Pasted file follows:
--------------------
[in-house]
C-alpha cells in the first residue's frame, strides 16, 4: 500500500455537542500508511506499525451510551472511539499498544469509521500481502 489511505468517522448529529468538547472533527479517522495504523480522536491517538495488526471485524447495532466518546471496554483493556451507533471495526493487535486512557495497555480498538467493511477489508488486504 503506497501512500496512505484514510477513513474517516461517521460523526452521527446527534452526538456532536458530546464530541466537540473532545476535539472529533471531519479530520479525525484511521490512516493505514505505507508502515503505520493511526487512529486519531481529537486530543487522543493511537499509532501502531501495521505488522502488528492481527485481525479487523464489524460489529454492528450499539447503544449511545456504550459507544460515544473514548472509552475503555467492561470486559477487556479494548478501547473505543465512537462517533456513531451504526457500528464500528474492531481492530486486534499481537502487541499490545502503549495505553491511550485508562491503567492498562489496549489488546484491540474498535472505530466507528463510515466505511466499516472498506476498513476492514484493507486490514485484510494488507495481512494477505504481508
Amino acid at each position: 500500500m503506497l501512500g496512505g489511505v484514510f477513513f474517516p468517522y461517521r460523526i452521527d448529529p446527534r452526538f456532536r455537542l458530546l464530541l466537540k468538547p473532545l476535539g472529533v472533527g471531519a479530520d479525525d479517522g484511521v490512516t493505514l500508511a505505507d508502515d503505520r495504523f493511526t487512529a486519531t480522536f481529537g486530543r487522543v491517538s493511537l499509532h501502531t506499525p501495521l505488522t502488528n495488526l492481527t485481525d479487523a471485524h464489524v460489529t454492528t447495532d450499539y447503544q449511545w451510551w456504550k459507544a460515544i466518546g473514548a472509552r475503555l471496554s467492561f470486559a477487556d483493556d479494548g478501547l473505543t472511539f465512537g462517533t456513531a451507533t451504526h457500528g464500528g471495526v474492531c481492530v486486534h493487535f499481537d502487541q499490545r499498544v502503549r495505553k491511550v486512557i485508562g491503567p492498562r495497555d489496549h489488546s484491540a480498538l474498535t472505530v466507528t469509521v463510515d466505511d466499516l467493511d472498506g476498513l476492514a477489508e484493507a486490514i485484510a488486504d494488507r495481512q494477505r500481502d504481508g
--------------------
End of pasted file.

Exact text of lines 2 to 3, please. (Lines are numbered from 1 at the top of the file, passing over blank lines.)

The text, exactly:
C-alpha cells in the first residue's frame, strides 16, 4: 500500500455537542500508511506499525451510551472511539499498544469509521500481502 489511505468517522448529529468538547472533527479517522495504523480522536491517538495488526471485524447495532466518546471496554483493556451507533471495526493487535486512557495497555480498538467493511477489508488486504 503506497501512500496512505484514510477513513474517516461517521460523526452521527446527534452526538456532536458530546464530541466537540473532545476535539472529533471531519479530520479525525484511521490512516493505514505505507508502515503505520493511526487512529486519531481529537486530543487522543493511537499509532501502531501495521505488522502488528492481527485481525479487523464489524460489529454492528450499539447503544449511545456504550459507544460515544473514548472509552475503555467492561470486559477487556479494548478501547473505543465512537462517533456513531451504526457500528464500528474492531481492530486486534499481537502487541499490545502503549495505553491511550485508562491503567492498562489496549489488546484491540474498535472505530466507528463510515466505511466499516472498506476498513476492514484493507486490514485484510494488507495481512494477505504481508
Amino acid at each position: 500500500m503506497l501512500g496512505g489511505v484514510f477513513f474517516p468517522y461517521r460523526i452521527d448529529p446527534r452526538f456532536r455537542l458530546l464530541l466537540k468538547p473532545l476535539g472529533v472533527g471531519a479530520d479525525d479517522g484511521v490512516t493505514l500508511a505505507d508502515d503505520r495504523f493511526t487512529a486519531t480522536f481529537g486530543r487522543v491517538s493511537l499509532h501502531t506499525p501495521l505488522t502488528n495488526l492481527t485481525d479487523a471485524h464489524v460489529t454492528t447495532d450499539y447503544q449511545w451510551w456504550k459507544a460515544i466518546g473514548a472509552r475503555l471496554s467492561f470486559a477487556d483493556d479494548g478501547l473505543t472511539f465512537g462517533t456513531a451507533t451504526h457500528g464500528g471495526v474492531c481492530v486486534h493487535f499481537d502487541q499490545r499498544v502503549r495505553k491511550v486512557i485508562g491503567p492498562r495497555d489496549h489488546s484491540a480498538l474498535t472505530v466507528t469509521v463510515d466505511d466499516l467493511d472498506g476498513l476492514a477489508e484493507a486490514i485484510a488486504d494488507r495481512q494477505r500481502d504481508g